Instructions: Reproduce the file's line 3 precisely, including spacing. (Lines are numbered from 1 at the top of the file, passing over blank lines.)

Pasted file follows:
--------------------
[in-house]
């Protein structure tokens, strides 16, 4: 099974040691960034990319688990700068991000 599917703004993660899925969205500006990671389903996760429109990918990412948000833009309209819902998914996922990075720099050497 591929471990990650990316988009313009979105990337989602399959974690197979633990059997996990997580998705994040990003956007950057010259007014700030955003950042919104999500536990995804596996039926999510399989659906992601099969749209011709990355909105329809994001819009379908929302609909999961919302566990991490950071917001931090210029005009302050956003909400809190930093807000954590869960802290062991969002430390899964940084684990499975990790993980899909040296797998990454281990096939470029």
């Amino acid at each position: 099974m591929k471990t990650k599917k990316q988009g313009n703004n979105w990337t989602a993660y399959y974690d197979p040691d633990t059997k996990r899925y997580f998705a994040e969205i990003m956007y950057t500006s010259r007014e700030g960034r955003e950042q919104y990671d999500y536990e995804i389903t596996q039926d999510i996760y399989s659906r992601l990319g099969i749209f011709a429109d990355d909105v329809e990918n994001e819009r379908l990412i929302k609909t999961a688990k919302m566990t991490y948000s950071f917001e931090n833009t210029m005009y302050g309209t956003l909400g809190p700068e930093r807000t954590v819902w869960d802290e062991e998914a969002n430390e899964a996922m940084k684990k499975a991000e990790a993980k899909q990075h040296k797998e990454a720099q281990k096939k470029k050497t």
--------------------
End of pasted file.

């Amino acid at each position: 099974m591929k471990t990650k599917k990316q988009g313009n703004n979105w990337t989602a993660y399959y974690d197979p040691d633990t059997k996990r899925y997580f998705a994040e969205i990003m956007y950057t500006s010259r007014e700030g960034r955003e950042q919104y990671d999500y536990e995804i389903t596996q039926d999510i996760y399989s659906r992601l990319g099969i749209f011709a429109d990355d909105v329809e990918n994001e819009r379908l990412i929302k609909t999961a688990k919302m566990t991490y948000s950071f917001e931090n833009t210029m005009y302050g309209t956003l909400g809190p700068e930093r807000t954590v819902w869960d802290e062991e998914a969002n430390e899964a996922m940084k684990k499975a991000e990790a993980k899909q990075h040296k797998e990454a720099q281990k096939k470029k050497t």